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On May 1, the Federal Reserve Board (Fed) announced it would extend the initial compliance dates for certain parts of its single-counterparty credit limit rule (SCLL), which was approved in 2018 and limits a U.S. bank holding company’s or foreign banking organization’s credit exposure to another counterparty. As previously covered by InfoBytes, the Fed initially proposed the extension last November. Under the extension, the largest foreign banks subject to the single-counterparty credit limit rule will have until July 1, 2021 to comply, while smaller foreign banks will not be required to comply until January 1, 2022.
On March 30, the SEC announced a $450,000 award to a whistleblower in an enforcement action. According to the formal order, the whistleblower—who had compliance-related responsibilities at the company at issue in the enforcement action—suffered “unique hardships” after first attempting to report concerns within the company’s internal compliance structure. The whistleblower then reported the information to the SEC following the required 120-day time waiting period, which ultimately provided assistance to the SEC’s investigation and successful enforcement action. The SEC stated in its press release that this is the third whistleblower award given to an individual with compliance or internal audit responsibilities. As of March 30, the SEC has awarded 77 individuals a total of approximately $396 million in whistleblower awards since its first award in 2012.
On April 2, SEC Chairman Jay Clayton issued a statement outlining the SEC’s approach to its allocation of resources, oversight, and rulemaking agenda. As previously covered by InfoBytes, the SEC issued guidance last month providing temporary relief and assistance to market participants impacted by the Covid-19 pandemic, including relief from certain notarization requirements and filing deadline extensions. Clayton noted, however, that despite these challenges, the SEC recognized that it is imperative that issuers keep investors equipped with material information, and accordingly has urged public companies to “continue to evaluate their obligations to make materially accurate and complete disclosures in accordance with the federal securities laws.” Among other things, Clayton also reiterated that, while public comments closed recently on several proposed rulemaking actions, the SEC will “not take final action on these items in the coming weeks to allow potential commenters more time to submit comments for consideration if needed.” The SEC does not expect to move forward on any of these proposed actions prior to May 1.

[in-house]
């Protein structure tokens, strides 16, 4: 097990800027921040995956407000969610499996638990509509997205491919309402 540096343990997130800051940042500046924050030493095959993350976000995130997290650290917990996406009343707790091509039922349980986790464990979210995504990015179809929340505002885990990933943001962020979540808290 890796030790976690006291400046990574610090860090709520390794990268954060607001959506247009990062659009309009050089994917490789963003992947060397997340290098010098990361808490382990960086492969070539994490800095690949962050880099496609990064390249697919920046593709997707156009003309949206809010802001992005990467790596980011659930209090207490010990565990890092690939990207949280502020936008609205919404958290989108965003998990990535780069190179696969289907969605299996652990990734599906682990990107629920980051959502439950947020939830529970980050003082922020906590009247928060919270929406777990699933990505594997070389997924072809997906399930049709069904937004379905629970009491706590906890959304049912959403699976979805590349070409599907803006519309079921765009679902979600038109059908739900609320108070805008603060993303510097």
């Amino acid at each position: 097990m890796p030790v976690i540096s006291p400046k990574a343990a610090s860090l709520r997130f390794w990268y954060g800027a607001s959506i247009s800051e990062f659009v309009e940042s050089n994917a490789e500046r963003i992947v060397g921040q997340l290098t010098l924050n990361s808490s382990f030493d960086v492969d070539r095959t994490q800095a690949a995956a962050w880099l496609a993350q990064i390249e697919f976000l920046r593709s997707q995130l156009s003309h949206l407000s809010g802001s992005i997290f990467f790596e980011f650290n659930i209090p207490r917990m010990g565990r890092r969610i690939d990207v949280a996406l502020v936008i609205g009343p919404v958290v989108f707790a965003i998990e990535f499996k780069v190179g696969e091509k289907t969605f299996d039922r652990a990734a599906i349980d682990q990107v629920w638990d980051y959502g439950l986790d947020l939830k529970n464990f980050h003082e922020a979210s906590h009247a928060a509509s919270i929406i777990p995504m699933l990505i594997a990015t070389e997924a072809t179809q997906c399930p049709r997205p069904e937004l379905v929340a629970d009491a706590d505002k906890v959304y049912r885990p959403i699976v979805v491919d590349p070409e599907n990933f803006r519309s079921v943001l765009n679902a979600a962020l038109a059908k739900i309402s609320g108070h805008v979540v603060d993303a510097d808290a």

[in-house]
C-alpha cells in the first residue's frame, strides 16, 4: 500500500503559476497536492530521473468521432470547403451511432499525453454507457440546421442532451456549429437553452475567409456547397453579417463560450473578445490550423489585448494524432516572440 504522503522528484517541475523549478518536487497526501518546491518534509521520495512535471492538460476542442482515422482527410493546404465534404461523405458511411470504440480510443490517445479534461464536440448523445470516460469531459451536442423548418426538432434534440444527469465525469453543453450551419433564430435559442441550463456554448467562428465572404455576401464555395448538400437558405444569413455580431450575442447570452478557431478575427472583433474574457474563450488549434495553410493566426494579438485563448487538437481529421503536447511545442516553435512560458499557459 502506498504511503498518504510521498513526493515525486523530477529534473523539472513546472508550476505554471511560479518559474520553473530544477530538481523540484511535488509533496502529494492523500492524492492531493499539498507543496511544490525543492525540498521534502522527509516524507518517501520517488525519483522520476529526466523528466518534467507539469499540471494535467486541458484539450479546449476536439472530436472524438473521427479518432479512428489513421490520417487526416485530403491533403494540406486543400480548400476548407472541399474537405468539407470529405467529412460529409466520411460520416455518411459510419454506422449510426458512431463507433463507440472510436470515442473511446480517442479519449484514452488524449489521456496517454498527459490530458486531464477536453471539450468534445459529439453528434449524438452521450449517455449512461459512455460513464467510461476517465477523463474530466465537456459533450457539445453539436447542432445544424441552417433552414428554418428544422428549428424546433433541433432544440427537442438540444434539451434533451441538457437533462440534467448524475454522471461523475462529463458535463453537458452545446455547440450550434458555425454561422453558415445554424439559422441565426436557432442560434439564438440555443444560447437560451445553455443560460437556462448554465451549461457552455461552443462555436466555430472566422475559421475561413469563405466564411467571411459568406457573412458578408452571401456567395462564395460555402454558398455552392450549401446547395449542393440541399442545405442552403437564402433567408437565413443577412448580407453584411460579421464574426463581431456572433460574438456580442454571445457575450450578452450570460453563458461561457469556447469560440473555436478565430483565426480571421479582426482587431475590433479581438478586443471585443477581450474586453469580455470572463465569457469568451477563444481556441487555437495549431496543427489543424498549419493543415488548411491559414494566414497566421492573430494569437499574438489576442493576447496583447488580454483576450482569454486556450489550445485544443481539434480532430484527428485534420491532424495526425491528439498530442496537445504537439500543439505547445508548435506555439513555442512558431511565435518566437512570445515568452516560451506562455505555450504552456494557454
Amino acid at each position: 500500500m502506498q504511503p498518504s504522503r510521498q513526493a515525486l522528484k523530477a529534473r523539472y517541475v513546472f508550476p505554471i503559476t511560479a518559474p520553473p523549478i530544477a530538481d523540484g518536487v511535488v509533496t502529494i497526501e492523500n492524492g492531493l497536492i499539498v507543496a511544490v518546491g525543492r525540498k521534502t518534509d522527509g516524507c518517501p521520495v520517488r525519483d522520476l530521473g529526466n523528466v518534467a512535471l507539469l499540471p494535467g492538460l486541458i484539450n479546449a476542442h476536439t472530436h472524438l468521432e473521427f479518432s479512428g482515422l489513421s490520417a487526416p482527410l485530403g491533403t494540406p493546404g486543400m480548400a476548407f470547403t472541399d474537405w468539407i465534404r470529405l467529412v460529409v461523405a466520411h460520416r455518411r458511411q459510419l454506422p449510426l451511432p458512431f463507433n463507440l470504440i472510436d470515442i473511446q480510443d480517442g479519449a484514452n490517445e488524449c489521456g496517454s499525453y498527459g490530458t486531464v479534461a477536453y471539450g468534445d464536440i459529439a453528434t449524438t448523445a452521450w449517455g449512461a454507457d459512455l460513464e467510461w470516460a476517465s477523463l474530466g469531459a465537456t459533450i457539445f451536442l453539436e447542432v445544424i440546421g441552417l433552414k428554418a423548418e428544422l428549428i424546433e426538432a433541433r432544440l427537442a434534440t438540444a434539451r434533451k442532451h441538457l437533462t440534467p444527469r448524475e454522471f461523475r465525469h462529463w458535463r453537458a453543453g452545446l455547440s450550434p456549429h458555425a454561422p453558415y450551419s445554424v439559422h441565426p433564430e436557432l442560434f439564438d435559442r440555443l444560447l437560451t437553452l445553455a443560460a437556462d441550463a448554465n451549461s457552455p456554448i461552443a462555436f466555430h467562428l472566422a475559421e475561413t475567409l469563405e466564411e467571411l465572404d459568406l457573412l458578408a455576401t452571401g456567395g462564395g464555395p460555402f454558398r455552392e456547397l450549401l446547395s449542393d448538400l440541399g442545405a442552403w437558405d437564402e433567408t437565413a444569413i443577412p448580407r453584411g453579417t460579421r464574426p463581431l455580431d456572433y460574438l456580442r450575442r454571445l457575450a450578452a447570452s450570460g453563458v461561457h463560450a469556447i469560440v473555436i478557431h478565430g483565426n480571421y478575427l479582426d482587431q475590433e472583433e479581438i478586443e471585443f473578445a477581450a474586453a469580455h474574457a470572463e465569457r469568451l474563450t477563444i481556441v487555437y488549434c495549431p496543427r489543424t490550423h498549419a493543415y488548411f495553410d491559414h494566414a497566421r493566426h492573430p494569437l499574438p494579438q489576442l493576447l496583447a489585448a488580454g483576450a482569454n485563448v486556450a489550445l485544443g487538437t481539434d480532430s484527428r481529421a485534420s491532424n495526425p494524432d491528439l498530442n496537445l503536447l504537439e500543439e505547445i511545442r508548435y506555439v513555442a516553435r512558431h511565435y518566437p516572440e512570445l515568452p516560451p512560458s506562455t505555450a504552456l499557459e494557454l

Relatedly, Clayton discussed Regulation Best Interest (Reg BI) and Form CRS, which establish new standards of conduct for broker-dealers and related persons when recommending securities transactions or investment strategies to retail customers. Clayton highlighted the extensive engagement efforts related to the implementation of Reg BI and Form CRS, and encouraged continued engagement with investors and other market participants on these regulatory enhancements. Clayton noted that, in light of these engagement efforts, the June 30 compliance date remains appropriate, and provided a number of resources to assist firms in understanding the new requirements and implementation process.
On March 25, the SEC announced that publicly traded companies have an additional 45 days, subject to certain conditions, to file annual and quarterly reports in an effort to help businesses whose operations may be affected by Covid-19. Disclosure reports due between March 1 and July 1 will be eligible for extensions if companies can justify the need, the SEC stated in the announcement, which supersedes and extends a previously issued order on March 4. To qualify for an extension, “companies must continue to convey through a current report a summary of why the relief is needed in their particular circumstances for each periodic report that is delayed.” In addition, the SEC issued orders (see here and here) that will give certain investment funds and investment advisors more time to meet filing and delivery requirements and more flexibility to avoid in-person meetings. These orders broaden and extend relief that the SEC announced earlier this month (covered by InfoBytes here). The announcement also provides public company disclosure guidance as well as additional information with respect to certain obligations under various securities laws.